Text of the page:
A curious thing happened last week. A lot of people were under the impression that the World Bank was going to release its long-awaited study on global land grabs at its annual land conference in Washington DC on 26 April 2010. This is what GRAIN was told. It's what many journalists were told. And it's what those involved in producing the study expected. But it didn't happen. What's holding the bank back?
Against the grain
Against the grain is a series of short opinion pieces on recent trends and developments in the issues that GRAIN works on. Each one focuses on a specific and timely topic.
Public is meant to be for people. But, as in evident with Bt crop research in Asia, “public” agricultural research is becoming less about the needs of ordinary people and small farmers and more about scientific control and corporate interests. The recent controversy around Bt brinjal/eggplant in parts of South and South-east Asia, together with the Bt rice research in China's public sector, show that governments and corporations, be they in competition or co-operation, are pushing the same GM crops into Asia's farms and food supply. This is decisively changing the perception of public agricultural research. People are realising that their public agricultural universities and national research institutes may not really be on their side.
Right now communities in Latin America, as around the world, are suffering a new kind of invasion of their territories. Millions of hectares of farmland in Latin America have been taken over by these foreign investors over the past few years for the production of food crops and agrofuels for export. Much of the money comes from US and European pension funds, banks, private equity groups, and wealthy individuals, and it is being channelled through special farmland investment vehicles set up by both foreign and local companies.
New television documentary traces origins of the H1N1 pandemic back to pig farms in Mexico
Out of the swine flu crisis, the struggle against factory farming has grown stronger, moving from isolated local resistance to a major component of a national movement. A new documentary on the H1N1 pandemic and factory farming, based on the experiences of La Gloria and the neighbouring communities, now brings this struggle to an international audience and puts factory farming back on centre stage in the story of the H1N1 pandemic.
Corporate investors lead the rush for control over overseas farmland
With all the talk about "food security," and distorted media statements like "South Korea leases half of Madagascar's land," it may not be evident to a lot of people that the lead actors in today's global land grab for overseas food production are not countries or governments but corporations. So much attention has been focused on the involvement of states, like Saudi Arabia, China or South Korea. But the reality is that while governments are facilitating the deals, private companies are the ones getting control of the land. And their interests are simply not the same as those of governments.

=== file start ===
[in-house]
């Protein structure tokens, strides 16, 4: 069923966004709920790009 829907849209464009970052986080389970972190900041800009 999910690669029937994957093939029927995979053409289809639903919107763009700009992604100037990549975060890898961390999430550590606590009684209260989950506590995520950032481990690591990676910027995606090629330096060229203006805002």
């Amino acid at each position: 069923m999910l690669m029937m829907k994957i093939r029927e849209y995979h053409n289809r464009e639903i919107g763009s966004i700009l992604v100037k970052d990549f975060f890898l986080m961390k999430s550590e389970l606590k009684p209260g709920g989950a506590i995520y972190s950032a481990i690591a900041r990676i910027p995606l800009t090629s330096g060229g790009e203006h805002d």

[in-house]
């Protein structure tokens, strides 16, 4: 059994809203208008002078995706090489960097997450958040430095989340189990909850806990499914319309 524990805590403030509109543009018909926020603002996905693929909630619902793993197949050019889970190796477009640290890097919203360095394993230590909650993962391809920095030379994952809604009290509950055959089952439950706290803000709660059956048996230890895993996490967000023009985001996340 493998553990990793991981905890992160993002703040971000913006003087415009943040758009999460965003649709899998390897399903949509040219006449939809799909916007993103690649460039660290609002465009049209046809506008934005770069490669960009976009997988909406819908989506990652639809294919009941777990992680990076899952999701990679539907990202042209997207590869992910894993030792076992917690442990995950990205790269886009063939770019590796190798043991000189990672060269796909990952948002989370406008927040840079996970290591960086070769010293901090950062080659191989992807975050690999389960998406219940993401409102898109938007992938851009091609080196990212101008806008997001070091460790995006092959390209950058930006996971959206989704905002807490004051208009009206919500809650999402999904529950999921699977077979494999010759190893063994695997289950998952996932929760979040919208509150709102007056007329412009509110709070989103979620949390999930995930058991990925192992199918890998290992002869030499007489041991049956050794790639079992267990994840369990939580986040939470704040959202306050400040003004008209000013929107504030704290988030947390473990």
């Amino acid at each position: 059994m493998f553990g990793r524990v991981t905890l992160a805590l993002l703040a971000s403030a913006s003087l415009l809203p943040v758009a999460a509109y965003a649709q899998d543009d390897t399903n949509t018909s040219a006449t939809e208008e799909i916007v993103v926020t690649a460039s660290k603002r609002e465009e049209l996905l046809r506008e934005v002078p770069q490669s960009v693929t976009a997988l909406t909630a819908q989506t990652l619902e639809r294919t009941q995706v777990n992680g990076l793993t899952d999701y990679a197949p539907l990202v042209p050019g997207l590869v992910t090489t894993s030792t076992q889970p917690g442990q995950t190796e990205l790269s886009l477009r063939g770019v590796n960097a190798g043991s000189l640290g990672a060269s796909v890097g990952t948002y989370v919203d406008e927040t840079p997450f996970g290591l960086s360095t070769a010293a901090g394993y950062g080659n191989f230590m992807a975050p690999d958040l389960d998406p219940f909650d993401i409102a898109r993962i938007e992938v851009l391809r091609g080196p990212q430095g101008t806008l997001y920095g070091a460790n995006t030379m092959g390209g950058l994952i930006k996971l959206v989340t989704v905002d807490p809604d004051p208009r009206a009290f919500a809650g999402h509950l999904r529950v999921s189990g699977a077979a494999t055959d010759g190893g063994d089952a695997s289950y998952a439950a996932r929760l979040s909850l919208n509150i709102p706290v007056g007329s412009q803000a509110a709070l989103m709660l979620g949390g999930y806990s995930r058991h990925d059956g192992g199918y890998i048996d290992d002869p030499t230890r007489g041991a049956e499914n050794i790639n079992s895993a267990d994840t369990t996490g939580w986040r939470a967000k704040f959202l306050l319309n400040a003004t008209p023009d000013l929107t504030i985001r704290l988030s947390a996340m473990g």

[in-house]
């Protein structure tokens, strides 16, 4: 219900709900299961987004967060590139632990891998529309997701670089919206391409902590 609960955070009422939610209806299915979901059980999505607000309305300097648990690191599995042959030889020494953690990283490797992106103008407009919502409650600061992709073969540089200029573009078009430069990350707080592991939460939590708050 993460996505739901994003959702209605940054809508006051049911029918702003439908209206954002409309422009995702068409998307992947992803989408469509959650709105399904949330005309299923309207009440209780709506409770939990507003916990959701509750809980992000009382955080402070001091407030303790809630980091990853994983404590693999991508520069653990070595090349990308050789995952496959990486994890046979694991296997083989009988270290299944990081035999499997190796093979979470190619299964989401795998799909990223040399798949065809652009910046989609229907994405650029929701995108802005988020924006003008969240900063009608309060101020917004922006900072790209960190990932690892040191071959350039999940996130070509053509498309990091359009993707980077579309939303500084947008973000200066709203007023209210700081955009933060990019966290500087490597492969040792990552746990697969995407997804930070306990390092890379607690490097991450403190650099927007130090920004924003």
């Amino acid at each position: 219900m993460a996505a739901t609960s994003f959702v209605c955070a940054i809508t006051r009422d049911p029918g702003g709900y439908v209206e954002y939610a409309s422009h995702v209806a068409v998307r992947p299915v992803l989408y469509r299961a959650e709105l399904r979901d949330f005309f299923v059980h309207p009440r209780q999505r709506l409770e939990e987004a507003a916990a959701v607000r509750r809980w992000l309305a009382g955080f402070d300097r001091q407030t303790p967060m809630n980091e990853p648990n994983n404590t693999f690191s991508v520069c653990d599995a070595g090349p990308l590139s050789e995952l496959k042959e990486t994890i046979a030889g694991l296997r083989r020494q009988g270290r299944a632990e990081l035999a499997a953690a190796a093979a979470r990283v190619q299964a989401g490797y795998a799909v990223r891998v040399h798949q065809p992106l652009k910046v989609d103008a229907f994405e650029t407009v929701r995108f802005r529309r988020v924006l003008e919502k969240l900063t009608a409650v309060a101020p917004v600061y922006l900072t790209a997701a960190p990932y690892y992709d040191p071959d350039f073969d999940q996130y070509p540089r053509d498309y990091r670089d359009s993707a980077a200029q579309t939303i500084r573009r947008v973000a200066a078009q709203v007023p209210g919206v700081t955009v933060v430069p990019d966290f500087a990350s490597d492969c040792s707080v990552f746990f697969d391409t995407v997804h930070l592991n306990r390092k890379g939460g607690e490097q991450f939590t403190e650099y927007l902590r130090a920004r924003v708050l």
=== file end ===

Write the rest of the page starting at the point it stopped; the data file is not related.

An internal document recently posted on the International Rice Research Institute (IRRI) website reveals that IRRI has been advising Saudi Arabia in the context of its strategy to acquire farm land overseas for its own food production.
GRAIN | 28 April 2009 | Against the grain
Mexico is in the midst of a hellish repeat of Asia's bird flu experience, though on a more deadly scale. Once again, the official response from public authorities has come too late and bungled in cover-ups. And once again, the global meat industry is at the centre of the story, ramping up denials as the weight of evidence about its role grows. Just five years after the start of the H5N1 bird flu crisis, and after as many years of a global strategy against influenza pandemics coordinated by the World Health Organisation (WHO) and the World Organisation for Animal Health (OIE), the world is now reeling from a swine flu disaster. The global strategy has failed and needs to be replaced with a public health system that the public can trust.
GRAIN | 26 January 2009 | Against the grain
The world food crisis is hurting a lot of people, but global agribusiness firms, traders and speculators are raking in huge profits. The fundamental cause of today's food crisis is neoliberal globalisation itself, which has transformed food from a source of livelihood security into a mere commodity to be gambled away, even at the cost of widespread hunger among the world’s poorest people.